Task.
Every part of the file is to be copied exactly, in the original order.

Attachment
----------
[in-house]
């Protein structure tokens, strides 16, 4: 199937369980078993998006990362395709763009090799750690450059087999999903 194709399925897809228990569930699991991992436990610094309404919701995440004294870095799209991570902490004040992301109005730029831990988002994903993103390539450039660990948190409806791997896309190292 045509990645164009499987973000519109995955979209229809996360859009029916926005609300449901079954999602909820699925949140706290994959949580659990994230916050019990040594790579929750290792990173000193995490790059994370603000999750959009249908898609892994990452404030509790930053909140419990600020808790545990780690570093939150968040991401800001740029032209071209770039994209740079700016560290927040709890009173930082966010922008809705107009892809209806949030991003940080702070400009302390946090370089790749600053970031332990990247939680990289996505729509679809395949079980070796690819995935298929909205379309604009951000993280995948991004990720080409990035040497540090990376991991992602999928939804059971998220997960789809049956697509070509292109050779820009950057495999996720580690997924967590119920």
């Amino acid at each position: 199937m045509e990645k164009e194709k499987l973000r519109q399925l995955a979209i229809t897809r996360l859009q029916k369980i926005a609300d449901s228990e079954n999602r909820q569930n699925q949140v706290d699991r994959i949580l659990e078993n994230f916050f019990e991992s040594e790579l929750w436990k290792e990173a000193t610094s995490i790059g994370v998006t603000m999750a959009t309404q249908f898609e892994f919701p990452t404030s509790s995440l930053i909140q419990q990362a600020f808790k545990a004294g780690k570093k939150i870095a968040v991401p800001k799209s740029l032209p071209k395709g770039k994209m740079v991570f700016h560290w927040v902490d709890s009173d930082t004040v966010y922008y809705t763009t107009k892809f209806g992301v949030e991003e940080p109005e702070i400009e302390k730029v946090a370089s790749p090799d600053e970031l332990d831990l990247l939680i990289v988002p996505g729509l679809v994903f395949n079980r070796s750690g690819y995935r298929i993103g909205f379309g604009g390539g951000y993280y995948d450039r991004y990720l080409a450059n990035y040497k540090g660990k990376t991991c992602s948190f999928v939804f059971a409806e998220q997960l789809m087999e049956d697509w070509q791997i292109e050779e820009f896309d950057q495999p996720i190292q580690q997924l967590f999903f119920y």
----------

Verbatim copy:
[in-house]
């Protein structure tokens, strides 16, 4: 199937369980078993998006990362395709763009090799750690450059087999999903 194709399925897809228990569930699991991992436990610094309404919701995440004294870095799209991570902490004040992301109005730029831990988002994903993103390539450039660990948190409806791997896309190292 045509990645164009499987973000519109995955979209229809996360859009029916926005609300449901079954999602909820699925949140706290994959949580659990994230916050019990040594790579929750290792990173000193995490790059994370603000999750959009249908898609892994990452404030509790930053909140419990600020808790545990780690570093939150968040991401800001740029032209071209770039994209740079700016560290927040709890009173930082966010922008809705107009892809209806949030991003940080702070400009302390946090370089790749600053970031332990990247939680990289996505729509679809395949079980070796690819995935298929909205379309604009951000993280995948991004990720080409990035040497540090990376991991992602999928939804059971998220997960789809049956697509070509292109050779820009950057495999996720580690997924967590119920």
């Amino acid at each position: 199937m045509e990645k164009e194709k499987l973000r519109q399925l995955a979209i229809t897809r996360l859009q029916k369980i926005a609300d449901s228990e079954n999602r909820q569930n699925q949140v706290d699991r994959i949580l659990e078993n994230f916050f019990e991992s040594e790579l929750w436990k290792e990173a000193t610094s995490i790059g994370v998006t603000m999750a959009t309404q249908f898609e892994f919701p990452t404030s509790s995440l930053i909140q419990q990362a600020f808790k545990a004294g780690k570093k939150i870095a968040v991401p800001k799209s740029l032209p071209k395709g770039k994209m740079v991570f700016h560290w927040v902490d709890s009173d930082t004040v966010y922008y809705t763009t107009k892809f209806g992301v949030e991003e940080p109005e702070i400009e302390k730029v946090a370089s790749p090799d600053e970031l332990d831990l990247l939680i990289v988002p996505g729509l679809v994903f395949n079980r070796s750690g690819y995935r298929i993103g909205f379309g604009g390539g951000y993280y995948d450039r991004y990720l080409a450059n990035y040497k540090g660990k990376t991991c992602s948190f999928v939804f059971a409806e998220q997960l789809m087999e049956d697509w070509q791997i292109e050779e820009f896309d950057q495999p996720i190292q580690q997924l967590f999903f119920y």